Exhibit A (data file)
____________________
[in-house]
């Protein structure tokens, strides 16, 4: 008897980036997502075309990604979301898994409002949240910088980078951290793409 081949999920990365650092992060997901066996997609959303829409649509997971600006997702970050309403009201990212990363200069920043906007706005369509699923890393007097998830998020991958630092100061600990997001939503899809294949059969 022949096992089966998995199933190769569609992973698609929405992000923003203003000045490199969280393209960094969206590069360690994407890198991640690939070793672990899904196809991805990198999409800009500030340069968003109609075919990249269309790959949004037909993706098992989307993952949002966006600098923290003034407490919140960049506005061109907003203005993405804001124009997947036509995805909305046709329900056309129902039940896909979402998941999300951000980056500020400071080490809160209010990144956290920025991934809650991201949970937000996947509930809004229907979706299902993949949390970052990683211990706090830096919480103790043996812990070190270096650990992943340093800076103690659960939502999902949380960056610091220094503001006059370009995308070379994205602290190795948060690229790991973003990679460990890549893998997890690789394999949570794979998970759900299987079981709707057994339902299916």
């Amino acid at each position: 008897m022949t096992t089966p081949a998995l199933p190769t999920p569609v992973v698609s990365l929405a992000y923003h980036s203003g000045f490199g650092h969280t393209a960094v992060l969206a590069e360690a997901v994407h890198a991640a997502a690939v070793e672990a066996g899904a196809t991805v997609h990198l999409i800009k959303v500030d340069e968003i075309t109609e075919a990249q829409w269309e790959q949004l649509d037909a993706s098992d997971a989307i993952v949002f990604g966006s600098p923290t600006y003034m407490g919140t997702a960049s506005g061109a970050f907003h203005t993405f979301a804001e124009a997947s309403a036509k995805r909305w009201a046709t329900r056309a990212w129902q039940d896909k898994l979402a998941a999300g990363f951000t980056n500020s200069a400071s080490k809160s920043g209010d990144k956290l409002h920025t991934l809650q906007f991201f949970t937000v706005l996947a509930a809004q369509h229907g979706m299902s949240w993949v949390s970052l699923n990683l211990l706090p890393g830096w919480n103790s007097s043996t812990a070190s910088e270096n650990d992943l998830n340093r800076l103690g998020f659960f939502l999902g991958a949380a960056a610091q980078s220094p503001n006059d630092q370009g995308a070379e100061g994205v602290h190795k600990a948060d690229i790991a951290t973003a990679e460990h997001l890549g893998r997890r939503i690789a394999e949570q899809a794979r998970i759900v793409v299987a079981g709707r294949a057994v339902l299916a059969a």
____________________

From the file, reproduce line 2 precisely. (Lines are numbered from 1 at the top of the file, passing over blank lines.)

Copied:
């Protein structure tokens, strides 16, 4: 008897980036997502075309990604979301898994409002949240910088980078951290793409 081949999920990365650092992060997901066996997609959303829409649509997971600006997702970050309403009201990212990363200069920043906007706005369509699923890393007097998830998020991958630092100061600990997001939503899809294949059969 022949096992089966998995199933190769569609992973698609929405992000923003203003000045490199969280393209960094969206590069360690994407890198991640690939070793672990899904196809991805990198999409800009500030340069968003109609075919990249269309790959949004037909993706098992989307993952949002966006600098923290003034407490919140960049506005061109907003203005993405804001124009997947036509995805909305046709329900056309129902039940896909979402998941999300951000980056500020400071080490809160209010990144956290920025991934809650991201949970937000996947509930809004229907979706299902993949949390970052990683211990706090830096919480103790043996812990070190270096650990992943340093800076103690659960939502999902949380960056610091220094503001006059370009995308070379994205602290190795948060690229790991973003990679460990890549893998997890690789394999949570794979998970759900299987079981709707057994339902299916």